Flores went on to attend college, and is now a licensed social worker with a master's degree in counseling education. Flores recently founded Gracehaven House, a group home for girls under the age of 18 who are victims and survivors of commercial sexual exploitation. In addition to recounting her experiences, The Slave Across the Street also includes information about domestic minor sex trafficking/commercial sexual exploitation of children (DMST/CSEC), and information for parents, educators, and others who work with youth on recognizing sex trafficking and working to prevent slavery and support victims.
I first met Flores at an anti-trafficking conference in Missouri two years ago. I remain completely awed and inspired by her and her work. As a survivor, Flores has dedicated her life to helping other survivors through sharing her story, raising awareness, challenging stereotypes and complacency, and providing direct support to other survivors. I recently spoke with her about her new book and her perspective on sex trafficking and the anti-trafficking movement.
When I asked her about what needs to be done to ending sex trafficking, particularly CSEC, Flores stated that she believes that US laws are inadequate and misdirected. She pointed out that people who buy sex are not penalized, while prostitutes face arrest, even if the commercial sex involved a minor or someone who was coerced. She would advocate for a model like Sweden's, where the purchase of sex is illegal, thus targeting the demand side of commercial sex.
Flores also noted the extreme need for increased services for survivors, pointing out that there are only 39 beds in the country for DMST/CSEC survivors, though the FBI estimates that 100,000 American children are victims each year and 300,000 are at risk. According to Flores, people wishing to support survivors should advocate for increased services as well as increased awareness. One of the challenges she has faced in telling her story has been the victim-blaming attitudes and comments she has encountered from people. She argues that challenging victim blaming as well as cultural attitudes that glamorize pimps are vital for supporting survivors.
I also asked her about who motivates her to stay involved in anti-trafficking work and what keeps her going despite these challenges. She said, "I do this to save girls who are going through [what I went through]. I want to give hope to other survivors. You can heal from this, there's another life out there. I tell survivors 'that part of your life, when you went through that, is one small part of you, it's not who you are, it's not all of you.' I survived because I was bound and determined to not let them win the rest of my life. I was going to take over my life from that moment on so that they couldn't win."
Flores said that if there is one thing that people take away from her book, she hopes it is that sex trafficking can happen to anyone, and it is happening in the US. As we commemorate National Global Human Trafficking Awareness Day, I hope that her message of awareness, strength, and hope reaches survivors and advocates so that we can end slavery and exploitation.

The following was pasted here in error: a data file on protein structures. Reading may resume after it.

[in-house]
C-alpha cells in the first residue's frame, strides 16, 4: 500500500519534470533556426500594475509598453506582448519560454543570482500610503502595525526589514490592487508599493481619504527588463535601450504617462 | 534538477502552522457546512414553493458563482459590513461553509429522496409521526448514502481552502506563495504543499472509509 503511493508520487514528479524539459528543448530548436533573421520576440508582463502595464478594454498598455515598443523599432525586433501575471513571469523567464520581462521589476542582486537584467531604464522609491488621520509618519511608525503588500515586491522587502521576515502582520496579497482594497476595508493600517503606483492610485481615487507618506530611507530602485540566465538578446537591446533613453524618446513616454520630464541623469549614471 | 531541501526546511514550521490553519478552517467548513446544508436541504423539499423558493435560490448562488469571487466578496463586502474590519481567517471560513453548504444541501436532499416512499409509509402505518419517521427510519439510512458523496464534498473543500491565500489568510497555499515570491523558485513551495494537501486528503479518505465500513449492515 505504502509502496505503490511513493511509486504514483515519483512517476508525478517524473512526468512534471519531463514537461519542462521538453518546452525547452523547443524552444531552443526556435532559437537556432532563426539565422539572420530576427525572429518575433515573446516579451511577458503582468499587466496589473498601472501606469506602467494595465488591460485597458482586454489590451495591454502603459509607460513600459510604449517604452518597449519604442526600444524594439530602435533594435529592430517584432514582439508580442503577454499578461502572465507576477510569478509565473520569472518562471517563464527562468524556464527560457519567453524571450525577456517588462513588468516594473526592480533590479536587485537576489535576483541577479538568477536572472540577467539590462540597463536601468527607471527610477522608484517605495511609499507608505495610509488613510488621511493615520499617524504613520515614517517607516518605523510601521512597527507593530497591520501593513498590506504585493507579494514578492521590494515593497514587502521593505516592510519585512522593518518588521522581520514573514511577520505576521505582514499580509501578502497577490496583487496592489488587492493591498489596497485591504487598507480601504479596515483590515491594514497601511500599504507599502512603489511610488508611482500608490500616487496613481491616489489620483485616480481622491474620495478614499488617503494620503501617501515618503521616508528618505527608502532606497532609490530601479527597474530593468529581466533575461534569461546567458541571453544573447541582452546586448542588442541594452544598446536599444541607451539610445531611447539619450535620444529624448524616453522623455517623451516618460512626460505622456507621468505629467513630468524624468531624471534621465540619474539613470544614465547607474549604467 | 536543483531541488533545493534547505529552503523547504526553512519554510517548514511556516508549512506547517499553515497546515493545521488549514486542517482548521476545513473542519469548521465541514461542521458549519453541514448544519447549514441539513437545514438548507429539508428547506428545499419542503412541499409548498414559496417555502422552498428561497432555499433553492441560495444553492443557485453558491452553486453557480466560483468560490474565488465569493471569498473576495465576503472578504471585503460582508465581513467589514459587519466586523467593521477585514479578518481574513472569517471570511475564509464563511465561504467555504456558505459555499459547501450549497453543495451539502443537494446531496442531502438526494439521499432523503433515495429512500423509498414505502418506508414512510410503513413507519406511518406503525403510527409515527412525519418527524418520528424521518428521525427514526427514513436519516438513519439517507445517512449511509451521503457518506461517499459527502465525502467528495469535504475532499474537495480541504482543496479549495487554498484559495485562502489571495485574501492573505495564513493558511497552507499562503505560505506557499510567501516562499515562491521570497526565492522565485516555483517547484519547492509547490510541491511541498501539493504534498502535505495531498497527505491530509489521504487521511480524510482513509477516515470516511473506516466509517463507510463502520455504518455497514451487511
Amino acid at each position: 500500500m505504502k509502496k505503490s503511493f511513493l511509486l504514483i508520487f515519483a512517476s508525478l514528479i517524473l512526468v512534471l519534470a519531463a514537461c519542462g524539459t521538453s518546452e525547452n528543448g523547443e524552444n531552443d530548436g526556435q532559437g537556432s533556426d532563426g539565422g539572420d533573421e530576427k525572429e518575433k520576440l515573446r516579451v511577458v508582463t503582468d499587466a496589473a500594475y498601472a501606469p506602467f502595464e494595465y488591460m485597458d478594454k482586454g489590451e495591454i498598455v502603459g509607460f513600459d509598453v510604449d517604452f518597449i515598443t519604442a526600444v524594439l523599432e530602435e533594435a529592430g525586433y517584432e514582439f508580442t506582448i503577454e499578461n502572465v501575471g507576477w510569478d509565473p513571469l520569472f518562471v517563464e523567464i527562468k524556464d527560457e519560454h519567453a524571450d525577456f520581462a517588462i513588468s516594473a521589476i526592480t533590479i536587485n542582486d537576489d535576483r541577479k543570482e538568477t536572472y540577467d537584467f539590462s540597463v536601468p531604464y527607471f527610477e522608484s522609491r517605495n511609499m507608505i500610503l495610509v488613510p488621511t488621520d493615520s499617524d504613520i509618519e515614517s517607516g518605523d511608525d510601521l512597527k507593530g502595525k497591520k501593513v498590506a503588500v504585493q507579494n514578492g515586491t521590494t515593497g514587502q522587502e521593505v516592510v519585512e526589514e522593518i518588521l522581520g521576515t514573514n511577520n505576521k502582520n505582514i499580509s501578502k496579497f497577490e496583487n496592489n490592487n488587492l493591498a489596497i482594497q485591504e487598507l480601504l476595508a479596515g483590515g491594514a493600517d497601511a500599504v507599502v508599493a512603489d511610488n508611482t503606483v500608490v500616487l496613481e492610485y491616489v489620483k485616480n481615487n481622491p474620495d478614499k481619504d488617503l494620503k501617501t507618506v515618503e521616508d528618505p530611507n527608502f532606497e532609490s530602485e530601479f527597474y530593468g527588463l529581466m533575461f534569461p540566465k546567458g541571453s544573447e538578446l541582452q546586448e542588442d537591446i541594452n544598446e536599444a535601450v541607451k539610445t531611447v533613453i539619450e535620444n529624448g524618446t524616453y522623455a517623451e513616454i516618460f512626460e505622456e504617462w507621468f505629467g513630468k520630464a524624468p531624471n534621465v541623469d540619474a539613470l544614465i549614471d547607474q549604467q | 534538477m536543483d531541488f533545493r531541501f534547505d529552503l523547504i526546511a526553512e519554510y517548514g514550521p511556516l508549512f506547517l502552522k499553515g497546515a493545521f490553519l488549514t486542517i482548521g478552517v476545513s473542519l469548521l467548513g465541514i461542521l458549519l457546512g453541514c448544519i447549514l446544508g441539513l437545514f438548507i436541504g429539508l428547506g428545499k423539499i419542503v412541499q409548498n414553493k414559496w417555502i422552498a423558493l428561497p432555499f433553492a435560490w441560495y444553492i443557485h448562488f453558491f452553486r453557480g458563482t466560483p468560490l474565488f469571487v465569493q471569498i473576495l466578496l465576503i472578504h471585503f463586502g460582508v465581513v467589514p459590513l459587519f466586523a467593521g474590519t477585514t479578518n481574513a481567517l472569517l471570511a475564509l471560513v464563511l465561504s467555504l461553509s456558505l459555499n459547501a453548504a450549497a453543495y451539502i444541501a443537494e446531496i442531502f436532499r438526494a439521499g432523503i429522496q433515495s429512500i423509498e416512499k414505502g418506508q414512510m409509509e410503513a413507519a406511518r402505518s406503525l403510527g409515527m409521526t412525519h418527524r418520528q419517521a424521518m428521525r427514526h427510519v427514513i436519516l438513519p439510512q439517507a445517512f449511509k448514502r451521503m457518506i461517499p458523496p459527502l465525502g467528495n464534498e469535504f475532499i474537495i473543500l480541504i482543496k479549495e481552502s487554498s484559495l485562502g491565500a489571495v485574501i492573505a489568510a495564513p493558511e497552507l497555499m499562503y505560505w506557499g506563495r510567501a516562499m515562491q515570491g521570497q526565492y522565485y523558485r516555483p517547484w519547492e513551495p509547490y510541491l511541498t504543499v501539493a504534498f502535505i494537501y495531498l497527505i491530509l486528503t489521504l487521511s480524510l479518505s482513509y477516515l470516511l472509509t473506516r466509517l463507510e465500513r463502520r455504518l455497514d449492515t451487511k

Friday, January 08, 2010
International migration is rapidly increasing, but in many places, including United States, a migrant is still considered an alien or an outsider, if not an enemy. Millions of people are living in countries that are not their own. Sometimes the decision to migrate is voluntary, but in many cases, it is forced, i.e. human trafficking is also rapidly increasing. Many migrant workers are forced to leave their homes to search for better opportunities; some flee from war, some flee from social injustice, and some from poverty. Their goal is simple: survival. Too many migrants are misled about the living and working conditions and are forced to leave their homes and their rights to become a slave in foreign land.
Human Rights Watch published a report based on the research they conducted in 2009 on migrant rights. The report highlights the lack of protection of migrant workers.
"Migrants drowning at sea after being turned away from shore. Children detained with adults and at risk of physical and sexual abuse. Workers cheated out of wages and confined to their workplace. Authorities extorting bribes. Governments denying health care benefits to those who might most need it."
Millions of people are employed as domestic workers. Most of these are women.
[Part 1 of the Report] Women Migrant Domestic Workers :
Millions of people from Asia and African migrate to Middle East. "Labor recruiters in their home countries often deceive these migrants about their employment contracts or charge excessive fees." According to Human Rights Watch, in most places in the Middle East (with the exception of Jordan), standard labor protection policies (such as minimum wage, limits to hours of work, rest days, and workers' compensation) do no apply to domestic workers. Hence, many domestic workers are forced to work 15 - 18 hours a day, seven days a week.
- Saudi Arabia :
- "With at least 1.5 million migrant domestic workers, Saudi Arabia hosts the largest number in the Middle East".
- Labor rights violations and abuse occurs based on spurious allegations of adultery, theft, or witchcraft.
- Migrant workers also require an 'exit visa' from the employer before he/she can leave the country. This results in many cases of forced labor.